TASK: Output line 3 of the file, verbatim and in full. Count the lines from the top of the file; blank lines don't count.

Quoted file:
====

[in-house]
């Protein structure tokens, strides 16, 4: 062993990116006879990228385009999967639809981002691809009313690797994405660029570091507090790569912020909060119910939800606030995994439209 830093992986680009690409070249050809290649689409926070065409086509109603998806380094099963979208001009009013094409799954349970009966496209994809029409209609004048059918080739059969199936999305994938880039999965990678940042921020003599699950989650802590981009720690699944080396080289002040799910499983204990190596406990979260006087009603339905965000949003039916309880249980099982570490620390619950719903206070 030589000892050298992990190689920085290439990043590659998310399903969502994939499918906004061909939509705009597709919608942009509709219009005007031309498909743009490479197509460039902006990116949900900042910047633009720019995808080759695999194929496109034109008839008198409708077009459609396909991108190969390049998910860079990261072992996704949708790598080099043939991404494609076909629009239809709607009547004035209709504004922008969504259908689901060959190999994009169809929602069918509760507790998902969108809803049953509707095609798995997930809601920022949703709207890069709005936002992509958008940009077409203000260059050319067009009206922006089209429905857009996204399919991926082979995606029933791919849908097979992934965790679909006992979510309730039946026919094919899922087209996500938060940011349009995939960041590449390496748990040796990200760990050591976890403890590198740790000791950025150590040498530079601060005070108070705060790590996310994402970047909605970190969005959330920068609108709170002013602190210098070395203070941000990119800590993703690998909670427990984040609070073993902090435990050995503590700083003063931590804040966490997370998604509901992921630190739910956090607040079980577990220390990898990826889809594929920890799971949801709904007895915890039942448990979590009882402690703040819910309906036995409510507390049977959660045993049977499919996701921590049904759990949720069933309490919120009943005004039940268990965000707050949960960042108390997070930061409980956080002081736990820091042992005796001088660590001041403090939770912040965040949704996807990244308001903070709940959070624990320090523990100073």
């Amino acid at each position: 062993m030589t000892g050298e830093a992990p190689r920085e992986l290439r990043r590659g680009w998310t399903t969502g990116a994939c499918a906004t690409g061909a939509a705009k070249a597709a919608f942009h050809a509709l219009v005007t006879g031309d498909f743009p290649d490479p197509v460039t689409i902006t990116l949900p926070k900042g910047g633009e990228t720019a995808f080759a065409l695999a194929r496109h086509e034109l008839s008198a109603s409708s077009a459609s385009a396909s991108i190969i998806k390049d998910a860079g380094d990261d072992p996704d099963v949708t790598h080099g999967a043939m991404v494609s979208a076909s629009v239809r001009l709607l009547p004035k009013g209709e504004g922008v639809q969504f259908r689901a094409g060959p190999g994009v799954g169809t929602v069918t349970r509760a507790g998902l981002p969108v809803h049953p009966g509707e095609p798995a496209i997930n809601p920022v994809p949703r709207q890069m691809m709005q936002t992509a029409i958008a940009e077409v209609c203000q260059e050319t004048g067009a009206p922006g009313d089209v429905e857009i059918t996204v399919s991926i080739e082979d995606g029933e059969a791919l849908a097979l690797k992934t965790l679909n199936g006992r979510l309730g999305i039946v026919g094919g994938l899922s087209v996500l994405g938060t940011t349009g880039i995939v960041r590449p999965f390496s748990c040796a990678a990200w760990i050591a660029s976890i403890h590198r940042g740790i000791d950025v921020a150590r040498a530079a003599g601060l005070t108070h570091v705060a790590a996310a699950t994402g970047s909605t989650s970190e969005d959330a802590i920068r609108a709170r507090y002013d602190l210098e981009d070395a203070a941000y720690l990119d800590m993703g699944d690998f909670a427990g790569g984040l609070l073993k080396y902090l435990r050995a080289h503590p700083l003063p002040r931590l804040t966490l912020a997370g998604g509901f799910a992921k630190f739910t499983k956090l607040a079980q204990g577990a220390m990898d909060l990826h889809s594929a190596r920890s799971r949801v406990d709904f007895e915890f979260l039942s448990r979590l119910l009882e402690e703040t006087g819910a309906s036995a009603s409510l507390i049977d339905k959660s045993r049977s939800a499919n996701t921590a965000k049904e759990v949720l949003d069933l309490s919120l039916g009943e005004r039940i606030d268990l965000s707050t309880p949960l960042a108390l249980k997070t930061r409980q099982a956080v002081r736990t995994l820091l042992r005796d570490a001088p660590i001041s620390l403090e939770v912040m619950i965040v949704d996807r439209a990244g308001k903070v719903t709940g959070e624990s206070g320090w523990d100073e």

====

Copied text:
């Amino acid at each position: 062993m030589t000892g050298e830093a992990p190689r920085e992986l290439r990043r590659g680009w998310t399903t969502g990116a994939c499918a906004t690409g061909a939509a705009k070249a597709a919608f942009h050809a509709l219009v005007t006879g031309d498909f743009p290649d490479p197509v460039t689409i902006t990116l949900p926070k900042g910047g633009e990228t720019a995808f080759a065409l695999a194929r496109h086509e034109l008839s008198a109603s409708s077009a459609s385009a396909s991108i190969i998806k390049d998910a860079g380094d990261d072992p996704d099963v949708t790598h080099g999967a043939m991404v494609s979208a076909s629009v239809r001009l709607l009547p004035k009013g209709e504004g922008v639809q969504f259908r689901a094409g060959p190999g994009v799954g169809t929602v069918t349970r509760a507790g998902l981002p969108v809803h049953p009966g509707e095609p798995a496209i997930n809601p920022v994809p949703r709207q890069m691809m709005q936002t992509a029409i958008a940009e077409v209609c203000q260059e050319t004048g067009a009206p922006g009313d089209v429905e857009i059918t996204v399919s991926i080739e082979d995606g029933e059969a791919l849908a097979l690797k992934t965790l679909n199936g006992r979510l309730g999305i039946v026919g094919g994938l899922s087209v996500l994405g938060t940011t349009g880039i995939v960041r590449p999965f390496s748990c040796a990678a990200w760990i050591a660029s976890i403890h590198r940042g740790i000791d950025v921020a150590r040498a530079a003599g601060l005070t108070h570091v705060a790590a996310a699950t994402g970047s909605t989650s970190e969005d959330a802590i920068r609108a709170r507090y002013d602190l210098e981009d070395a203070a941000y720690l990119d800590m993703g699944d690998f909670a427990g790569g984040l609070l073993k080396y902090l435990r050995a080289h503590p700083l003063p002040r931590l804040t966490l912020a997370g998604g509901f799910a992921k630190f739910t499983k956090l607040a079980q204990g577990a220390m990898d909060l990826h889809s594929a190596r920890s799971r949801v406990d709904f007895e915890f979260l039942s448990r979590l119910l009882e402690e703040t006087g819910a309906s036995a009603s409510l507390i049977d339905k959660s045993r049977s939800a499919n996701t921590a965000k049904e759990v949720l949003d069933l309490s919120l039916g009943e005004r039940i606030d268990l965000s707050t309880p949960l960042a108390l249980k997070t930061r409980q099982a956080v002081r736990t995994l820091l042992r005796d570490a001088p660590i001041s620390l403090e939770v912040m619950i965040v949704d996807r439209a990244g308001k903070v719903t709940g959070e624990s206070g320090w523990d100073e």